La Bella Strada arts festival to raise money for The Del Ray Montessori School

La Bella Strada arts festival to raise money for The Del Ray Montessori School

By Chris Teale (Photo/DIY Del Ray)

Some sidewalks lining streets in the Del Ray neighborhood are set to be transformed May 14 into a sea of color during the first ever La Bella Strada arts festival, scheduled to run from 9 a.m. to 3 p.m.

The festival originates from an ancient Italian art form, and its name translates to “The Beautiful Street.” On Mount Vernon Avenue between Hume and Windsor avenues, the sidewalks will be filled on both sides of the street by five-foot-by-five-foot and 10-foot-by-10-foot square spaces for those wishing to draw with chalk.

The event is being organized by parents from The Del Ray Montessori School, as it looks to fund a move to a more permanent and larger home. Currently, the school uses classroom space in the Del Ray United Methodist Church at 100 E. Windsor Ave., which presents some challenges as the space must be cleared for church use on weekends and for summer camps.

“[The church has] been very cooperative, but the building is a shared space and it doesn’t have everything that we need as a Montessori school to make it function ideally,” said Candi Ellis, a teacher and parent at the school and one of the festival’s organizers. “We have some limitations as far as playgrounds — we walk to parks for the kids to play — we have limitations as far as the space itself. … We just want a place we feel is our own, that we don’t have to break down every weekend and put everything away.”

Ellis said the school — established in 2011 — hopes to raise $100,000 to get the project moving, of which she estimated $50,000 would be spent on the exploratory work with architects and the permitting process. She said $100,000 gives the school some extra money in the bank, so it could potentially begin the planning process and make a down payment.

“The difficult thing about a Montessori school that’s called ‘The Del Ray Montessori School’ is that there are some geographical limitations to where we can purchase and the real estate values are very high, plus the requirements that the city has [for] a school are significant,” Ellis said. “We need outdoor space. We need an easement for drop-off and pick-up. We need parking. There are a lot of things that we need.”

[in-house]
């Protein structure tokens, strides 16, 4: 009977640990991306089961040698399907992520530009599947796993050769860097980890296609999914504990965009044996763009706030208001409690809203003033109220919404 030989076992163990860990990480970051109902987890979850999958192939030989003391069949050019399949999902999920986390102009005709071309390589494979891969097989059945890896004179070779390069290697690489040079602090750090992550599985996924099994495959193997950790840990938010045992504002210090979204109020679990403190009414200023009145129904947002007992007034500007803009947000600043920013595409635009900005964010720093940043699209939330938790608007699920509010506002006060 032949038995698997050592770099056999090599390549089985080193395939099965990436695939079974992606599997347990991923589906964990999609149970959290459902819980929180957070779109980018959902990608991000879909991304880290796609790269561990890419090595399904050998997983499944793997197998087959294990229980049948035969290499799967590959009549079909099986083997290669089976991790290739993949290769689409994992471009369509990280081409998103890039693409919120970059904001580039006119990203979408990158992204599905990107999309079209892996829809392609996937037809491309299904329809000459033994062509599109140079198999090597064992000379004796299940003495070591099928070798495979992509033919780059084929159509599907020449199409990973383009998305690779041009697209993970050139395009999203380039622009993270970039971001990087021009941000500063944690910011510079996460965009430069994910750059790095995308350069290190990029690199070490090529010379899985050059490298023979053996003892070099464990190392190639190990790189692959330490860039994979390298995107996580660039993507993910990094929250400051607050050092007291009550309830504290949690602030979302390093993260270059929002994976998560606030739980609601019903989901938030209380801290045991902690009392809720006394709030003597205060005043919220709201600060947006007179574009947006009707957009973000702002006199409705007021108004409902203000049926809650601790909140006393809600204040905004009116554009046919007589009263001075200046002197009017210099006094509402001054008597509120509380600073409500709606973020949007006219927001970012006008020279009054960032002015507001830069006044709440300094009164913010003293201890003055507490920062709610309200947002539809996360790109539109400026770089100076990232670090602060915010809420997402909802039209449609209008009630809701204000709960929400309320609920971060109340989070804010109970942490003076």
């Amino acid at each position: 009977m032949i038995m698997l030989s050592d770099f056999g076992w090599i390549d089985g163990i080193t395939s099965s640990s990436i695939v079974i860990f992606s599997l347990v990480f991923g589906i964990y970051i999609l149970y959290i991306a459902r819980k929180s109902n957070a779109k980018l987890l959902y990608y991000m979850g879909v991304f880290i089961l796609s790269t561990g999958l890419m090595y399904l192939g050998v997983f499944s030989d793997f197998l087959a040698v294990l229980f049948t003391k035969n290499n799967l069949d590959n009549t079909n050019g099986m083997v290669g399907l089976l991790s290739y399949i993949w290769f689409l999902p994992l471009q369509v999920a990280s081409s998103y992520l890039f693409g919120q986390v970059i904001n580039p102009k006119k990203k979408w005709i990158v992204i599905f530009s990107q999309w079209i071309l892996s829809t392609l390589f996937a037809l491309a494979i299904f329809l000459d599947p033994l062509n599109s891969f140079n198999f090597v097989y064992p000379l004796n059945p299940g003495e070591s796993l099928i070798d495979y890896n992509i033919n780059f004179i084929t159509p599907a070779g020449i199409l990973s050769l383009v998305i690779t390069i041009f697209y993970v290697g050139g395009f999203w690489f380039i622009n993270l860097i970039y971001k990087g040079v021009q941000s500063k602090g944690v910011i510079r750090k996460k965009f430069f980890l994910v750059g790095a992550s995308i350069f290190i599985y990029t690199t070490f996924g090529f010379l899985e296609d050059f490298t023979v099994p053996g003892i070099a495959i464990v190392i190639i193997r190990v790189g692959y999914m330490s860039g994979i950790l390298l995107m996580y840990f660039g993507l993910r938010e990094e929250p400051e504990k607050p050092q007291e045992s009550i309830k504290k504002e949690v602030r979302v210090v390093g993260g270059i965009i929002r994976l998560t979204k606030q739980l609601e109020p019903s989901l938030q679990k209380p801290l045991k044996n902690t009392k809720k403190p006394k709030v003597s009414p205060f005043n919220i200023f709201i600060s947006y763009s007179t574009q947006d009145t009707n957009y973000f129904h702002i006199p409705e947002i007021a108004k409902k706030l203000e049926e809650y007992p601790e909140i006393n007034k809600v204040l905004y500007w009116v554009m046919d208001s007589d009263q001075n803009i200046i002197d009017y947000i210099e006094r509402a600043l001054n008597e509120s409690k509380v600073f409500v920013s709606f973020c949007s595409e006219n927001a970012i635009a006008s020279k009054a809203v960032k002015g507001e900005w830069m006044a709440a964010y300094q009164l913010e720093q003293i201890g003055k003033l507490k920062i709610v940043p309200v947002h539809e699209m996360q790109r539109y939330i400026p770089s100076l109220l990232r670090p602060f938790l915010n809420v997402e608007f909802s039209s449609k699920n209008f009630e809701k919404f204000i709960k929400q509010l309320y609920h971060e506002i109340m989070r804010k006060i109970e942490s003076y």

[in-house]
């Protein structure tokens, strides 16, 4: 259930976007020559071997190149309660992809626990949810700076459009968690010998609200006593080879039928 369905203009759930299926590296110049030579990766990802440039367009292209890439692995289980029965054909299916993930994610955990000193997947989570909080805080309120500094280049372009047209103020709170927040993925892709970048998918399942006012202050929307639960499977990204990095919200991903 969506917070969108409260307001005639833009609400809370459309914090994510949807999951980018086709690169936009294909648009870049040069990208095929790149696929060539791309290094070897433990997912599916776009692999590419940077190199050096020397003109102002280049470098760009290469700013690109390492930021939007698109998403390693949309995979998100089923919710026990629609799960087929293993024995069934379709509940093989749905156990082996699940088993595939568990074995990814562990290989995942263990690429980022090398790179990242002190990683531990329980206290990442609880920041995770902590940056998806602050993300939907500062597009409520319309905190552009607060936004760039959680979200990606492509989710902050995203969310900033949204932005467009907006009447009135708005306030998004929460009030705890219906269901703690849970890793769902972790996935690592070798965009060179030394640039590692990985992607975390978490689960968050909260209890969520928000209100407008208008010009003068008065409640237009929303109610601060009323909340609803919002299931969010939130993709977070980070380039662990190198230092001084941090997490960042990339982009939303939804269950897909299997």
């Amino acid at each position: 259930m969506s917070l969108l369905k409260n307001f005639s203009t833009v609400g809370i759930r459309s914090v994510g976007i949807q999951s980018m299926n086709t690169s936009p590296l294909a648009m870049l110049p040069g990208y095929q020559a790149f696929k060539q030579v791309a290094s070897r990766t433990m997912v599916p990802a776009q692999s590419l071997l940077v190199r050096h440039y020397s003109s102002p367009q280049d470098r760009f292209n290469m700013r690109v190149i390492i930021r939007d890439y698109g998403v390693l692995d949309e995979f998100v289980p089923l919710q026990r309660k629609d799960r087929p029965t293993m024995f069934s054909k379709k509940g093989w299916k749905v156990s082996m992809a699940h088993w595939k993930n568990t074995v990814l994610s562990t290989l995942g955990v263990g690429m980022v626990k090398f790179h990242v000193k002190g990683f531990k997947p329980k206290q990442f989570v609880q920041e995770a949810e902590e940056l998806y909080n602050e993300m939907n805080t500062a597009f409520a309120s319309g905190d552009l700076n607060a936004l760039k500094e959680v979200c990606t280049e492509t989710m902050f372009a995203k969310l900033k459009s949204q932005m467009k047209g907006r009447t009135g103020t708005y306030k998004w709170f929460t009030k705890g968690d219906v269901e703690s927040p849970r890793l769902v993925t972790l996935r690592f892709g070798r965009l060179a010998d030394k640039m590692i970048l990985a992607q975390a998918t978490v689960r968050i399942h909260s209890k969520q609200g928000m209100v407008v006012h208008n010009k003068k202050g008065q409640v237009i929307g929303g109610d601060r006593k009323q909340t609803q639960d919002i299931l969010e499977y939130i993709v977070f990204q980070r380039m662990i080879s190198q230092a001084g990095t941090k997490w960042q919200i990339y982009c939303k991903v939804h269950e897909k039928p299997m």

The school began its fundraising efforts last year by participating in Spring2ACTion, Alexandria’s day of giving organized by community fund ACT for Alexandria and raising nearly $14,000 toward its new building. And Ellis said there were other small fundraising events held like wine tastings and clothes swaps to add to the fund. This year, it raised an additional $11,869 through Spring2ACTion.

Ellis said La Bella Strada, which they anticipate will be the major fundraiser of the year, not only would raise money but also contribute to the community. Businesses will sponsor the squares, while anyone who wishes to donate $100 will get to create their own five-foot-by-five-foot painting on the sidewalk. Sponsors of the festival include the Del Ray Business Association and the Del Ray Citizens Association, as well as a number of the neighborhood’s small businesses.

Artists from the Torpedo Factory and other organizations will be featured, while some businesses have their own artists in mind to help promote their services. One example Leslie Duss, a parent at the school and another festival organizer, gave was of The Doggy Walker, which has an artist that paints pictures of dogs.

In addition, a so-called “Casa de Bambini” will be featured near the Mount Vernon Community School. Italian for “Children’s House,” the area will allow young artists to collaborate on their own chalk art, with the outline for that piece provided by the Potomac Art Therapy Association. There also will be events at the school, and a happy hour for artists and other participants at St. Elmo’s Coffee Pub afterwards, all while Mount Vernon Avenue remains open as normal.

“We’re not shutting down the streets, but the idea is that people will know about it, they’ll come, they’ll watch the artists work. They’ll shop, they’ll eat, go to the farmers’ market,” Duss said. “All that stuff happens, business as usual, but there’ll be this added, wonderful event happening from 9 to 3 that day, and other activities outside the school.”

The tradition of Italian street art began in the 16th century, when painters who had been employed to work on painting large cathedrals and other buildings needed to make extra money after their employment was complete. In Italy, they were known as “Madonnari,” as they often recreated images of the Madonna.

The organizers hope this will be the first of many such festivals on Mount Vernon Avenue, as the school looks to continue to fundraise for its new building.